Maple Farm Animal Sanctuary - Mendon MASS

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Our Story

"From Goat Farmer to Sanctuary Founder"

By Cheri Ezell-Vandersluis, Co-Founder of Maple Farm Sanctuary

(Published in SATYA Magazine in June 2007)

Let me begin by stating I’ve always loved animals, but I grew up in a society that treats them as possessions, as things—a “meat and potatoes” world. I had no idea the flesh I consumed came from wide-eyed cows and innocent fluffy chickens. And while I knew I always wanted to work with animals, it took time and several life lessons before I found a job that truly benefited them.

My first growth spurt came when I was employed at a drug manufacturer, as both a histology technician and—brace yourself—autopsy room technician. I was told the research benefited mankind and that the killing of test animals was called “sacrificing.” In the logbooks where we recorded autopsy room data, we didn’t kill anything, we “sacrificed numbers.

I remember early in my employment, walking to where the dogs—sweet little beagles—were caged and routinely dosed with compounds such as growth promotants, antibiotics, dopamine and a multitude of others. I would talk with them, reach through the cages to pet them, all the while looking into their trusting, unknowing eyes. I did this for only a few days before I was caught and reprimanded for this behavior. I was told test animals were to have no human contact other than dosing, examining, cleaning and feeding since any expression of affection would cause the animal to have a will to live and adversely affect their reaction to the compounds they were given. Well, I tried living with that justification for about four years before I left. My life of discovery had begun.

Swimming with Dolphins

My next job was at an aquarium. And while I found myself amongst many who adored and cared for animals, we were working for folks who lined their pockets with their blood. My job description as “aquarist” included feeding and monitoring the health of the thousands of fish and a few marine mammals, monitoring the quality of the water, helping the staff care for the marine mammals and assisting with autopsies.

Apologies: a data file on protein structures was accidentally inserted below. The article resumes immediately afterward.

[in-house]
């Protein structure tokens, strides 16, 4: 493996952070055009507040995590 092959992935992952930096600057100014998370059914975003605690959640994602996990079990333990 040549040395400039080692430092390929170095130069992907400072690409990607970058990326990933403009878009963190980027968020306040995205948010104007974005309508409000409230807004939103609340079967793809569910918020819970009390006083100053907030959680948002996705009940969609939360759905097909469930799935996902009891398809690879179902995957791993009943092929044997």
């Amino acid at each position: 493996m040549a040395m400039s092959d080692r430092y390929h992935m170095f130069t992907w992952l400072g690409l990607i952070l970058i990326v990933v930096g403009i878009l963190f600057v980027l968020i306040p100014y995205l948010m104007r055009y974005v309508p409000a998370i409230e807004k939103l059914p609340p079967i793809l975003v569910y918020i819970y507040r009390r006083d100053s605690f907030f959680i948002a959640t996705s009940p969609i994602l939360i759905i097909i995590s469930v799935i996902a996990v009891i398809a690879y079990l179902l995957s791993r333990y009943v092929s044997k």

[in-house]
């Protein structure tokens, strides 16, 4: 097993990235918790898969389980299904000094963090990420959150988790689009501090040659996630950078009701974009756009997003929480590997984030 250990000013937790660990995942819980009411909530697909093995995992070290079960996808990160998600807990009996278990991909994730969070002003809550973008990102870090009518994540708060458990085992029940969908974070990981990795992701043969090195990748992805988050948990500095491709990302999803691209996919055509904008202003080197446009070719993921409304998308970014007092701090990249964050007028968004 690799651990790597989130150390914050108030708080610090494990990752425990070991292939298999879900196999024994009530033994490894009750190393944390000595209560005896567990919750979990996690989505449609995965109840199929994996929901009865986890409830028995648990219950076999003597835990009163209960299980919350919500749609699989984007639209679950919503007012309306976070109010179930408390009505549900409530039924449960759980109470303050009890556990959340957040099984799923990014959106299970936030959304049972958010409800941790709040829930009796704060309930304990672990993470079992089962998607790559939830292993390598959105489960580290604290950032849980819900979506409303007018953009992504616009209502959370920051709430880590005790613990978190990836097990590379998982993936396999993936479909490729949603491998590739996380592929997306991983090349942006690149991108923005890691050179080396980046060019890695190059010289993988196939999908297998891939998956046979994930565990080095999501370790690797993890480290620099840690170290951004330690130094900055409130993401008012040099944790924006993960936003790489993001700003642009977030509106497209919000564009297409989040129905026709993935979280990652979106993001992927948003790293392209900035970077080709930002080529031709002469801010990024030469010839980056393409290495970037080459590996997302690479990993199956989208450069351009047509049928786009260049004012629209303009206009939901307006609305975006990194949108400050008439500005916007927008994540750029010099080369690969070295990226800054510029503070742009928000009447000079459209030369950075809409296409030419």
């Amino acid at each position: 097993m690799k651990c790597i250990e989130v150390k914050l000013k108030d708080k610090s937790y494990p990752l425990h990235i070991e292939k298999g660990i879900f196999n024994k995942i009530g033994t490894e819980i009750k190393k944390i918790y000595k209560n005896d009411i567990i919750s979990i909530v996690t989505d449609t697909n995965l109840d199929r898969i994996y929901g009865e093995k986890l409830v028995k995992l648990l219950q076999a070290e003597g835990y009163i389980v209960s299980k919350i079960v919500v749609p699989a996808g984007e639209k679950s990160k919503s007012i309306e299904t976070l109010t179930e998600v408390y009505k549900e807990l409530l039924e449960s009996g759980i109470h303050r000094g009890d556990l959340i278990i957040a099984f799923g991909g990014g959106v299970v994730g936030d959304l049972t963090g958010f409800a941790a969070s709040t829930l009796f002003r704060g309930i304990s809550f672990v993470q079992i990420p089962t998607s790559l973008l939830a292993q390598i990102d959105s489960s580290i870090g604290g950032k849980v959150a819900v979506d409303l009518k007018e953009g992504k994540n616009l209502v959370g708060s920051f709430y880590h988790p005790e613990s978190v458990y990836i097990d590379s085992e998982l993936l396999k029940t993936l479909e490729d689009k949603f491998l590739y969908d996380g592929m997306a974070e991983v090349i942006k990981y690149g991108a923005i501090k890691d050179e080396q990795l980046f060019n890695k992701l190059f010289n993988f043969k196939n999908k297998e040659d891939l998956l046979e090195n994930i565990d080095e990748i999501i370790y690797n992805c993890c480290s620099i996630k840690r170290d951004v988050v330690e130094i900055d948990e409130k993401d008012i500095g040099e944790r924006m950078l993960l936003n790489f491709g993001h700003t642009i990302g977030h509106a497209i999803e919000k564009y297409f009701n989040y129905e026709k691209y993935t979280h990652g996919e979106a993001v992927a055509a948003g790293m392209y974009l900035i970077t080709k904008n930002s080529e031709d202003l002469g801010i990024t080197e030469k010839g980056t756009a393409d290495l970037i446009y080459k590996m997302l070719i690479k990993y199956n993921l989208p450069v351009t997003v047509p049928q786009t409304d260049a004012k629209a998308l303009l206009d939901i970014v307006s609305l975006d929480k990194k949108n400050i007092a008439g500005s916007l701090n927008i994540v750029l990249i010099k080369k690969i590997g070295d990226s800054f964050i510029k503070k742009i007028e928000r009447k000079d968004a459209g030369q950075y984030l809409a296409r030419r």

When the aquarium received four bottle-nosed dolphins, I felt lucky to have the privilege of swimming with them during their adjustment to captivity. Then a misjudgment on management’s part ruined that vision. A satellite pool, off the main pool, was divided into four sections, similar to a rotating pie. The sections were used to hold dolphins, as a form of punishment, for not properly doing a trick for the paying public. While each section was framed with metal piping, the fabric dividing the areas was nylon netting. The trainers tried telling management this was an accident waiting to happen but the pleas fell on deaf ears.

Early one morning, I heard the high-pitched screams. We may not speak their language, but anguish, sadness and frustration are easily translatable. One of the male dolphins had caught his nose in the netting and in trying to free himself, actually twisted tighter, trapping himself underwater. In the wild, if a dolphin is sick or injured, the others come to his aid and push him to the surface for air. In this captive setting, the other dolphins could only watch as their companion slowly drowned.